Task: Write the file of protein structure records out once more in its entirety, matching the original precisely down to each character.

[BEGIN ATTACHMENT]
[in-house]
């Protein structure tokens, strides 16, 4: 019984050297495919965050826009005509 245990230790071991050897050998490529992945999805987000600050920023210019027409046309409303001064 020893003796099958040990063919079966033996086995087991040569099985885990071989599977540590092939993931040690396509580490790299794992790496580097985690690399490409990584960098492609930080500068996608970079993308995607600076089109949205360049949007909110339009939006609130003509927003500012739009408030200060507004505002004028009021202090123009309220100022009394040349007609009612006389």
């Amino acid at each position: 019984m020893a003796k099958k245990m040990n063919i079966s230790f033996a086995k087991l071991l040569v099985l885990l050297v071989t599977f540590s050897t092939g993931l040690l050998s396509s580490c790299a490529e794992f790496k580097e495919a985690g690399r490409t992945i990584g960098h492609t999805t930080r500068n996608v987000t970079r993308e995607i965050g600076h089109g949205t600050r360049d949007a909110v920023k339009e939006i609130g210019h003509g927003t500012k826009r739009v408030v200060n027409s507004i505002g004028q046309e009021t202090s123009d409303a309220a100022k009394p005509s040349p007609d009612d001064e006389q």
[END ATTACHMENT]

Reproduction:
[in-house]
């Protein structure tokens, strides 16, 4: 019984050297495919965050826009005509 245990230790071991050897050998490529992945999805987000600050920023210019027409046309409303001064 020893003796099958040990063919079966033996086995087991040569099985885990071989599977540590092939993931040690396509580490790299794992790496580097985690690399490409990584960098492609930080500068996608970079993308995607600076089109949205360049949007909110339009939006609130003509927003500012739009408030200060507004505002004028009021202090123009309220100022009394040349007609009612006389």
């Amino acid at each position: 019984m020893a003796k099958k245990m040990n063919i079966s230790f033996a086995k087991l071991l040569v099985l885990l050297v071989t599977f540590s050897t092939g993931l040690l050998s396509s580490c790299a490529e794992f790496k580097e495919a985690g690399r490409t992945i990584g960098h492609t999805t930080r500068n996608v987000t970079r993308e995607i965050g600076h089109g949205t600050r360049d949007a909110v920023k339009e939006i609130g210019h003509g927003t500012k826009r739009v408030v200060n027409s507004i505002g004028q046309e009021t202090s123009d409303a309220a100022k009394p005509s040349p007609d009612d001064e006389q």